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Wednesday, September 22, 2010

Equinox and Full Moon

Even CNN has been reporting on the unusual coincidence of the autumnal equinox with a full moon, occurring more or less together at midnight, tonight. A solar balance accented by the full yang moon, about to change into yin, made me think of gourds, hu lu or wu lu, an important image in Chinese, and particularly Taoist symbolism.

It occurred to me today, in light, so to speak, of this astronomical event, how the hu lu symbolizes sun and moon, or earth and heaven in some kind of full balance. Actually, the heaven and earth unification is exactly what the bottle gourd represents in Taoist legend. When the gourd is opened, it is believed, a cloud comes out of the bottle which can trap demons.

I have always been attracted to the icons, which occur all over the place in Chinese art and architecture, long before I understood their place in the mythology. I have a warm memory of being invited into a back room of a cloisonne warehouse in Hong Kong when I asked if there were any of the gourd-shaped vases -- not the most popular tourist items --and found an attractive pair for a good price.

In 2007, just about exactly three years ago, I bought a brass one in Wudang, later to discover at home a completely preserved cicada, a classic symbol of immortality, in it. Maybe all the brass hu lu were cicada tombs, but, in any case when I got home it felt like a quasi-mystical discovery. I replaced the big bug in its urn and later added the sand from a mandala made the following spring by Bhutanese Tibetan Buddhist monks visiting in Honolulu. They had distributed packets of the sand when they ritually destroyed the intricate design. Their sharing of the sand was not a traditional disposition of the mandala material, but I think the monks might have appreciated my application.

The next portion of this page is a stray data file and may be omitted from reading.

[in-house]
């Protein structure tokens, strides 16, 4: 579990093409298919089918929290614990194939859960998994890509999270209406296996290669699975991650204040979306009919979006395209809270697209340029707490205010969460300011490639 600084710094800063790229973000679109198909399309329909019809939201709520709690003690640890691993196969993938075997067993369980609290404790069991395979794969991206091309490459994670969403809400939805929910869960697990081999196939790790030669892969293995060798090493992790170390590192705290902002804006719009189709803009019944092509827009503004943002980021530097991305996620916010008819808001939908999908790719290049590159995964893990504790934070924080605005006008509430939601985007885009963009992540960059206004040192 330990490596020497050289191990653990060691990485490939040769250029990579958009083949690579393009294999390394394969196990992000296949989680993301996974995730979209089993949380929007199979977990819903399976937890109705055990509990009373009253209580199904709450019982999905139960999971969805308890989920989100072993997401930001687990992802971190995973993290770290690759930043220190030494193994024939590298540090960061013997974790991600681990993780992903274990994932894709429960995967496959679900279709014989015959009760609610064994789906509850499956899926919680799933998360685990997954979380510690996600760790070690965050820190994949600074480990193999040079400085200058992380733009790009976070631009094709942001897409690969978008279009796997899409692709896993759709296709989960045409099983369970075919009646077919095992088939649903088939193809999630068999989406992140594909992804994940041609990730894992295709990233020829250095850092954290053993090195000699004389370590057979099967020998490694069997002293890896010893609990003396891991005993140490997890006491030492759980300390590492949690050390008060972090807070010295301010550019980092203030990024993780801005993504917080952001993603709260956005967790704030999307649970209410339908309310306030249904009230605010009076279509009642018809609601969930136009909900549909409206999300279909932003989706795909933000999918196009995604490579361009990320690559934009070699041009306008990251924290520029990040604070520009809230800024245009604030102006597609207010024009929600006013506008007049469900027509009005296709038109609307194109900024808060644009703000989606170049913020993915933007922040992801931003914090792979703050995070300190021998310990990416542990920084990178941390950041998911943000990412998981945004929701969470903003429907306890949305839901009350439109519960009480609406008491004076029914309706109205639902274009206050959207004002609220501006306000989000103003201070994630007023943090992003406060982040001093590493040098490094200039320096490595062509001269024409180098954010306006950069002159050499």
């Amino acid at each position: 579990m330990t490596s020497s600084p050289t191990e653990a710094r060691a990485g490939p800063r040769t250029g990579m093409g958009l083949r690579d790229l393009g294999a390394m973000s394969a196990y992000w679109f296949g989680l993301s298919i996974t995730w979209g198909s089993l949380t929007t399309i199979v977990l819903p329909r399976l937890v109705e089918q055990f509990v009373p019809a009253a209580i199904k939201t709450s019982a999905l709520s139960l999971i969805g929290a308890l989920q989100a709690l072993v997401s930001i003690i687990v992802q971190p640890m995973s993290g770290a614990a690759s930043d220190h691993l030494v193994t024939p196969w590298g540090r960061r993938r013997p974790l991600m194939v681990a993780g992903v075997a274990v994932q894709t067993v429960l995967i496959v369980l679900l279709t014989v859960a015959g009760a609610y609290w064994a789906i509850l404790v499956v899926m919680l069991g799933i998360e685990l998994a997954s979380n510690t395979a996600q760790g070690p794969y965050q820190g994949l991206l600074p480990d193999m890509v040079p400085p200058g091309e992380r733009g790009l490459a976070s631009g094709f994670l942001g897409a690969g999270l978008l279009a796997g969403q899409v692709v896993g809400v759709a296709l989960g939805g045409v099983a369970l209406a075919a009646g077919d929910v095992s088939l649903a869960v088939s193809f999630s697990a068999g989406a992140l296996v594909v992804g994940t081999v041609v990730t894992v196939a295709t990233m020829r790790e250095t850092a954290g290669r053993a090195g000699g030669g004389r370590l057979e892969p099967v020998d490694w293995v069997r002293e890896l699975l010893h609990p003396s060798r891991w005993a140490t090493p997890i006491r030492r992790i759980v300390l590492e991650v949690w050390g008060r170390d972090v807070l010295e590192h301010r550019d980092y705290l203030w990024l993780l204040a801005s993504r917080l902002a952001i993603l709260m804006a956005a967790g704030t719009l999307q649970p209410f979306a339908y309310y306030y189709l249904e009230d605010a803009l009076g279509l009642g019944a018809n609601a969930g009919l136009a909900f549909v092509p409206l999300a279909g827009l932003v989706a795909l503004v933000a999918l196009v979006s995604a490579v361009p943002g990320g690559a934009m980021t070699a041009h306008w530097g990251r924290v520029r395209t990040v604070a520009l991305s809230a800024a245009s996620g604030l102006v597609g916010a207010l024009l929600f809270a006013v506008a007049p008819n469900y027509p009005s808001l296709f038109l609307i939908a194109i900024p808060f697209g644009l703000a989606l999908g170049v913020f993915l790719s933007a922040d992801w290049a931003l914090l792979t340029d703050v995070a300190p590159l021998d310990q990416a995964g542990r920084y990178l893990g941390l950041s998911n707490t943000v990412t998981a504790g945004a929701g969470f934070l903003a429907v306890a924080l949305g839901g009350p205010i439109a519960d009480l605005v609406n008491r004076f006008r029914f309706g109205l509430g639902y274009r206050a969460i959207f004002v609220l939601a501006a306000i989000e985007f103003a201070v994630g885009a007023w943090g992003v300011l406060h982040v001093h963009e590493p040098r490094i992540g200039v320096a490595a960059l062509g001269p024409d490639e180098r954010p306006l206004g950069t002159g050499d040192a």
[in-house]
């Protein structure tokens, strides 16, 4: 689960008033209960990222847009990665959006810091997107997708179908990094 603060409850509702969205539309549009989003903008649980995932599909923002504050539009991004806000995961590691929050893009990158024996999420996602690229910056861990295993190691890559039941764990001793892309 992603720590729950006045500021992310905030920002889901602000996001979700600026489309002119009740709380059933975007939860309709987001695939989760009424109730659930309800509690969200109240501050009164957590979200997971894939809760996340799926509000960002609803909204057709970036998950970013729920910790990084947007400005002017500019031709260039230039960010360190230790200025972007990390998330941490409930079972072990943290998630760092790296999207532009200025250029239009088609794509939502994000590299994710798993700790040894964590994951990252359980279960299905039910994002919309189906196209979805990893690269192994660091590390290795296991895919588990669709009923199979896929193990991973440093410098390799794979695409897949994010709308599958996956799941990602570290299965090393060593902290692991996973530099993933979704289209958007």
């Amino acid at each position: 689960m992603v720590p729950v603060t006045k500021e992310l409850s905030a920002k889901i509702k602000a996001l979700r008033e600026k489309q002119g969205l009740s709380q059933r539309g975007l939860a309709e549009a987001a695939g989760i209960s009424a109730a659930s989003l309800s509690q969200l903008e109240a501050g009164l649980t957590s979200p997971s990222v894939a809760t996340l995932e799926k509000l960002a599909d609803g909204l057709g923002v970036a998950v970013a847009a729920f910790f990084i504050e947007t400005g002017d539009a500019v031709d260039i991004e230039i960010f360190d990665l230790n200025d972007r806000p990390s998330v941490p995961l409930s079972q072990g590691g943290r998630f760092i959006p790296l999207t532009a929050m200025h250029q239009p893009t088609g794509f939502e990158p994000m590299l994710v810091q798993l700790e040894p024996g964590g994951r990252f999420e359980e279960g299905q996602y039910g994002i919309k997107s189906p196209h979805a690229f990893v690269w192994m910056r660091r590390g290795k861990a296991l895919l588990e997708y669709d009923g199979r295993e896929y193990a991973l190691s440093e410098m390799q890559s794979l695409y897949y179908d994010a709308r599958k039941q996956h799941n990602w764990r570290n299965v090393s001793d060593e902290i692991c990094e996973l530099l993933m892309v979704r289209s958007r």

On that same visit to Wudang, when I acquired the brass hu lu, a fellow traveler gave me a small real one that a farmer had given to her; a tiny version of the classic bottle gourd carried by drunken-master types in martial arts and wuxia movies. I still have it. The gourd is actually a symbol of Li- Tie-guai, one of the Eight Taoist Immortals.

A year or so ago, in Honolulu, at a traveling Chinese porcelain sales exhibit, there was a particularly enchanting large hu lu vase I regret having missed purchasing. The proprietors couldn't seem to figure out how much it cost: quoted prices varied from $8,995 to $250 (the good price I missed). It was classic blue and white Ming style, with designs of vines and bats -- a Chinese symbol of good luck, because the word for bat -- fu -- sounds the same as luck --fu. Knowing my disappointment, a friend gave me a similar vase for Christmas, although it had a standard chrysanthemum design, no bats. But not inappropriate for me --the chrysanthemum is the symbol of autumn, and another symbol of long life and duration.

Walking with my friend last May, in Wanfujing, major Beijing shopping district, (perhaps WanFUjing means lucky shopping) I was captivated by this billboard for some Chinese medicine:

And this design, in the sidewalk around West Lake in Hangzhou, gave me pause during my stroll.
I've always felt lucky, safe and healthy when I find these images.


sybil law said...

I always learn such interesting stuff here!
The images are beautiful. I think I'm pretty drawn to a gourd shape, myself.

baroness radon said...

And I did see the full moon tonight, very special.

Thanks for reading!